Comparative Law and Decolonizing Critique
36 Pages Posted: 13 Sep 2017 Last revised: 30 Sep 2017
Date Written: August 24, 2017
This essay seeks to reanimate comparative legal scholarship by reorienting it towards decolonizing critique. In his critical assessment of the state of the field, Pierre Legrand suggests that comparative law has become mired in a solipsistic and outmoded style of positivism. Drawing upon theoretical insights from critical theory, Legrand argues that comparative law might render itself more generative and more relevant by engaging in a more contextualized analysis of law and encouraging active interpretation beyond descriptive reporting. In this essay, I extend Legrand’s arguments to suggest that an emancipated, incorporative, and interdisciplinary comparative law might play an important role in decolonizing legal scholarship more broadly. Founded in a commitment to constrain an ethnocentric impulse in legal discourse, comparative law might be expanded to challenge the varieties of Eurocentrism that continue to define legal scholarship and study, while providing hospitable ground for critical and interdisciplinary projects aimed at exploring the colonial roots of both the contemporary nation-state system and globalized racial formations.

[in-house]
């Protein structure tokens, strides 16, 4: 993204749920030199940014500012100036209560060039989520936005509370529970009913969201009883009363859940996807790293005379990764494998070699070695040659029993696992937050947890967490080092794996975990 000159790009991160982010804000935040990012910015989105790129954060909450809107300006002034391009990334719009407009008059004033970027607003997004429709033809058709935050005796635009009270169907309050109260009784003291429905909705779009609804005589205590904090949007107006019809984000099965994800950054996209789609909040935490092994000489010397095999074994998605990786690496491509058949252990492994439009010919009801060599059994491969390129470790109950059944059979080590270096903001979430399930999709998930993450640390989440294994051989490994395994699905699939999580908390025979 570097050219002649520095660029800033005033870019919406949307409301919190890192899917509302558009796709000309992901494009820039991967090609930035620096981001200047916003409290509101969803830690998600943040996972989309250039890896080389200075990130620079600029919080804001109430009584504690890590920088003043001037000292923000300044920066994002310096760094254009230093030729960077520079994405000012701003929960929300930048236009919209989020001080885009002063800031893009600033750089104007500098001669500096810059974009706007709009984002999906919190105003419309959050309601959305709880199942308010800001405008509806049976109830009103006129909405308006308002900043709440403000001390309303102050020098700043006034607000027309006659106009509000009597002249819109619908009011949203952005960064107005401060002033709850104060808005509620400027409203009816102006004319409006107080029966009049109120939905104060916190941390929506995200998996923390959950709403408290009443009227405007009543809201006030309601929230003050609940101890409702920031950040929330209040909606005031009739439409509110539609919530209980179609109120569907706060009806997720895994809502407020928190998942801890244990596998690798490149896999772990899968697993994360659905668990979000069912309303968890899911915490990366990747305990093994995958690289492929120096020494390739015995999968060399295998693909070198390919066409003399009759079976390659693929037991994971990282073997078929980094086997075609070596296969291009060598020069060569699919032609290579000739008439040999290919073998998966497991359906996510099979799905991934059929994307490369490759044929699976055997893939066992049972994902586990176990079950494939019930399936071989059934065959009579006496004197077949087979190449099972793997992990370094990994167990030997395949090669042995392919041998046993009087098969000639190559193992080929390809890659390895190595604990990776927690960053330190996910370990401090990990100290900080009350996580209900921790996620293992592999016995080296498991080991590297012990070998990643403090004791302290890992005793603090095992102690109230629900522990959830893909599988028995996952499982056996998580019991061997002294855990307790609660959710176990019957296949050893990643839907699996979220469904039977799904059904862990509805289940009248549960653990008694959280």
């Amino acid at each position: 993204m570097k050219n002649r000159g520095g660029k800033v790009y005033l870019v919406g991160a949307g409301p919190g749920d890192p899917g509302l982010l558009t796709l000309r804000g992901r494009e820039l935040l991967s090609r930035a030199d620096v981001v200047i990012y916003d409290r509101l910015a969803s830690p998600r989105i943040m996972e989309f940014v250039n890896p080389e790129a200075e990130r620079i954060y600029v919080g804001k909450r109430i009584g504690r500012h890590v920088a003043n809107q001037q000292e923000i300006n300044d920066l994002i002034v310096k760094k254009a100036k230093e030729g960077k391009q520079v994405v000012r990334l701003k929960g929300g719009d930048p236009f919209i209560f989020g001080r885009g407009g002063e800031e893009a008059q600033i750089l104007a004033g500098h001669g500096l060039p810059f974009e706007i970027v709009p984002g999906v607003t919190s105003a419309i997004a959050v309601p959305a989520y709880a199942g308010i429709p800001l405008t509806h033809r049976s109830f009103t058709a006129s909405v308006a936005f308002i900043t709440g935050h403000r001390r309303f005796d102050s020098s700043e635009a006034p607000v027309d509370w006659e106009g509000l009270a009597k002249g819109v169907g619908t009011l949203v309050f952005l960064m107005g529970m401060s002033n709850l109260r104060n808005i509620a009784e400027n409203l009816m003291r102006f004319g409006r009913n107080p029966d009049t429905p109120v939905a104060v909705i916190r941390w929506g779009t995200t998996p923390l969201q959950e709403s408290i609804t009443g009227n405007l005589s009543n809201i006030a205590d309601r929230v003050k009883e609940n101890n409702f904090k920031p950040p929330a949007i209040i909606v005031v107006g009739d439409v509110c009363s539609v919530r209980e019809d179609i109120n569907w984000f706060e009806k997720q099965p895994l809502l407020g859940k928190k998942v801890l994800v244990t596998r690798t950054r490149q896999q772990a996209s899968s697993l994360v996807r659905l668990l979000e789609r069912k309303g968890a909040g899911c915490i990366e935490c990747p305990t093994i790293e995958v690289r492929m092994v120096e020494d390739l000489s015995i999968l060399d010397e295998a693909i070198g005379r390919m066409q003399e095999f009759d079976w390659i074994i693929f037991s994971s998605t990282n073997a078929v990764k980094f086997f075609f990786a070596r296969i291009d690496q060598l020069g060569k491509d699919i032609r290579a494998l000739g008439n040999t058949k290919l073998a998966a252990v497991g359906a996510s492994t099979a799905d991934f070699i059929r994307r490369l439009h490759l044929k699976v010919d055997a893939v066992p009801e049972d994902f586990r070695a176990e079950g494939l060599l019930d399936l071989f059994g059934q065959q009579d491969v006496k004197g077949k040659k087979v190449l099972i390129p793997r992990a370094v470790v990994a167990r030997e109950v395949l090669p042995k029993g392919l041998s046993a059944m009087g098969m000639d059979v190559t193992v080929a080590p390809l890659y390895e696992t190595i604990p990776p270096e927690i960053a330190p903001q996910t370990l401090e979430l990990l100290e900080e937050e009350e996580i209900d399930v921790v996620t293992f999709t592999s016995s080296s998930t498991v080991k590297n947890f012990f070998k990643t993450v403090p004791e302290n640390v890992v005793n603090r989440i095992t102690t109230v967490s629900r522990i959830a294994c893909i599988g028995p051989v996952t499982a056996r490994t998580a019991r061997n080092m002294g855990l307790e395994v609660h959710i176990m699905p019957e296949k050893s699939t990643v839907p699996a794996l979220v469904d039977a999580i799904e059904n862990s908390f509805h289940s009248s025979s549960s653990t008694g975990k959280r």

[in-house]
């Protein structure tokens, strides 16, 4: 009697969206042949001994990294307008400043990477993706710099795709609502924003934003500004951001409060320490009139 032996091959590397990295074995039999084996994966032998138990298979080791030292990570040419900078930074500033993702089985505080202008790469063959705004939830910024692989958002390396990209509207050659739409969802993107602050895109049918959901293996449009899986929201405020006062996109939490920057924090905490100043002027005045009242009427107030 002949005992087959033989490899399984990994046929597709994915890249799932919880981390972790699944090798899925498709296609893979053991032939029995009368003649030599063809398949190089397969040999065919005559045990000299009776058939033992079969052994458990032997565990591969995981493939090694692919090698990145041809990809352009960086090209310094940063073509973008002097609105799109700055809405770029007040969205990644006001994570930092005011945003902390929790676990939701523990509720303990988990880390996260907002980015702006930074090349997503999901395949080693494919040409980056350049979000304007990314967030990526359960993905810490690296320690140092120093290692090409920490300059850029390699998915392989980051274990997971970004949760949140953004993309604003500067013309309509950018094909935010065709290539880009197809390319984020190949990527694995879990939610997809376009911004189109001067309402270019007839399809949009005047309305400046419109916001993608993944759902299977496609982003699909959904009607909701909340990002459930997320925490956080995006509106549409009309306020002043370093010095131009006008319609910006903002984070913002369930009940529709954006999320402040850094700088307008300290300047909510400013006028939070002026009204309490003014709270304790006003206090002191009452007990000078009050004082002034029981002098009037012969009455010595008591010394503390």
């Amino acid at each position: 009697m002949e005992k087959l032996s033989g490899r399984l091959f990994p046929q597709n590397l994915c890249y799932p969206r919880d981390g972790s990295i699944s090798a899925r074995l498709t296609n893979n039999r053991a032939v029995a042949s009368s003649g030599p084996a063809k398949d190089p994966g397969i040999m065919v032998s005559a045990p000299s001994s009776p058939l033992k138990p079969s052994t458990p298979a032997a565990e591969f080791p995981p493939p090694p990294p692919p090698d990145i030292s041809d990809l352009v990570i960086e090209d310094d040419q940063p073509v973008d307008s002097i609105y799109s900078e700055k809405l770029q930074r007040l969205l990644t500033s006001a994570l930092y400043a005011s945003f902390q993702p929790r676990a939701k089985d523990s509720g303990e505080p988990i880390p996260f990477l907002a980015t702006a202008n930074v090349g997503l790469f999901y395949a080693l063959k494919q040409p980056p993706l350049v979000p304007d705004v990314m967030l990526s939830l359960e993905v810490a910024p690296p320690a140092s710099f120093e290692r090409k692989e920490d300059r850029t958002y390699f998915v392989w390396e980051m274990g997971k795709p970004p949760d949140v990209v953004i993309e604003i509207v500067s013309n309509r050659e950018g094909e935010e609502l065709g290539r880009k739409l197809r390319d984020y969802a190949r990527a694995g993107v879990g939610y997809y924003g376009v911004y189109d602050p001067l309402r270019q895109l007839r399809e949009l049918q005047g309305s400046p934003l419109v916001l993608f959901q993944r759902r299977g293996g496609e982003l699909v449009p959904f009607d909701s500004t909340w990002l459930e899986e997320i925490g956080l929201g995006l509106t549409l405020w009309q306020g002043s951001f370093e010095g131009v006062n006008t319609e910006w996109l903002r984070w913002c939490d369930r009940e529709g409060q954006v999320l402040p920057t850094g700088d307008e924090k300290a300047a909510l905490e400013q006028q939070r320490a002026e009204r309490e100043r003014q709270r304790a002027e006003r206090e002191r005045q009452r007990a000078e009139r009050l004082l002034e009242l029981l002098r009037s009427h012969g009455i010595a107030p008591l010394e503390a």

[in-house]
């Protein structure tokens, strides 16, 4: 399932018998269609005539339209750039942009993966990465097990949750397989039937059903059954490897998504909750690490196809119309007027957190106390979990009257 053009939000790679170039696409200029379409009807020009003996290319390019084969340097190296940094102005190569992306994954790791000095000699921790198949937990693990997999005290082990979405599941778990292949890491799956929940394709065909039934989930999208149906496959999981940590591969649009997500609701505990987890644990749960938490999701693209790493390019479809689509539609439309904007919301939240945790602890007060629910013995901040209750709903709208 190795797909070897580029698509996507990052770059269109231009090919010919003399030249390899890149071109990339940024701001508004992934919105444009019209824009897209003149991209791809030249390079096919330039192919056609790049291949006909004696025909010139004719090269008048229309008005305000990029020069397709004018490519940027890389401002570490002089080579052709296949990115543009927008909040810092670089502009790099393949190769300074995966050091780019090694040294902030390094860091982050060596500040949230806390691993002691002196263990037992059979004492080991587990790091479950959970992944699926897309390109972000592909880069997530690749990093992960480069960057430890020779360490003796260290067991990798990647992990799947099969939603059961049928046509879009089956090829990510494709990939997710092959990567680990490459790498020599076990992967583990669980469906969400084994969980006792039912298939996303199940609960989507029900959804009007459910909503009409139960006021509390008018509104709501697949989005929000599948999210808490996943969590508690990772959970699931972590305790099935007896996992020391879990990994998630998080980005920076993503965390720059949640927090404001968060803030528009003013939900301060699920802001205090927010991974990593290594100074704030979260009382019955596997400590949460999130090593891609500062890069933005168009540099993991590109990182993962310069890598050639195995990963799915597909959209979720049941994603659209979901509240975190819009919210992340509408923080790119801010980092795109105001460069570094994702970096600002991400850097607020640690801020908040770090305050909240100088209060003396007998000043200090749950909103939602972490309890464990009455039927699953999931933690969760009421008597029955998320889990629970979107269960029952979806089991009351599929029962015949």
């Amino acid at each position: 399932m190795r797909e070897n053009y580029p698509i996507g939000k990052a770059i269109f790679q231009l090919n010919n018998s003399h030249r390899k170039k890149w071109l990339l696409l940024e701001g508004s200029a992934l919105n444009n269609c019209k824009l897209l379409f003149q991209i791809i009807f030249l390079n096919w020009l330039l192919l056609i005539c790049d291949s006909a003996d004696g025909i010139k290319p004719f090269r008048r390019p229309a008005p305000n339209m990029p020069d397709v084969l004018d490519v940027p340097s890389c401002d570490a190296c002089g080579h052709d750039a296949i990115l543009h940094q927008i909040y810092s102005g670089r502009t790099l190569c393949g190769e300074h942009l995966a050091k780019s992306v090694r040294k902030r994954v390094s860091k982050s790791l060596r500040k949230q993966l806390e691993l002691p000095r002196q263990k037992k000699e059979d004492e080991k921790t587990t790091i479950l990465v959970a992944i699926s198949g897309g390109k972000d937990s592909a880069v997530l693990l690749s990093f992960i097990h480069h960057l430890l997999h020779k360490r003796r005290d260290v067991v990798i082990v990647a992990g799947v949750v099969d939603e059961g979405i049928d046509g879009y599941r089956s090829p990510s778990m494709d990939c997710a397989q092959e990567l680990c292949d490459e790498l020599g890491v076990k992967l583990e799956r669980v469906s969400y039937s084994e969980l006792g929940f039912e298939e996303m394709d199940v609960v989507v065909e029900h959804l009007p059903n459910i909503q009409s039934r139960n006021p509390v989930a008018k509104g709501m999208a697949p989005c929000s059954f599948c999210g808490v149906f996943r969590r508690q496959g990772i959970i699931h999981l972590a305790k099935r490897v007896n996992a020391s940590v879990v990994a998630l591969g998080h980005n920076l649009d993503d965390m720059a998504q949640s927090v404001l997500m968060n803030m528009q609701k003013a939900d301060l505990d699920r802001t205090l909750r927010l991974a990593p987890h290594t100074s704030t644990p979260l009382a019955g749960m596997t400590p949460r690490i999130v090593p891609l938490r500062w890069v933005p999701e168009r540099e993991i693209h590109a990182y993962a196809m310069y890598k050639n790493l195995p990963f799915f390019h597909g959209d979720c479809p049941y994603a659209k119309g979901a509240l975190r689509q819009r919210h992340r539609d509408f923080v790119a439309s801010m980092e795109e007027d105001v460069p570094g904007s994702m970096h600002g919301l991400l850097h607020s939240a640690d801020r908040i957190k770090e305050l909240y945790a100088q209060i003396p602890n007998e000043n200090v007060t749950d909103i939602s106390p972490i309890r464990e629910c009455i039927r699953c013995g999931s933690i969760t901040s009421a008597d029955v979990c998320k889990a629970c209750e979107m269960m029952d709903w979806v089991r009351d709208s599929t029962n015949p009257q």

Keywords: Comparative Law, Colonialism, Postcolonialism, Decolonization, Race, Eurocentrism, Immigration, Nation-State
Suggested Citation: Suggested Citation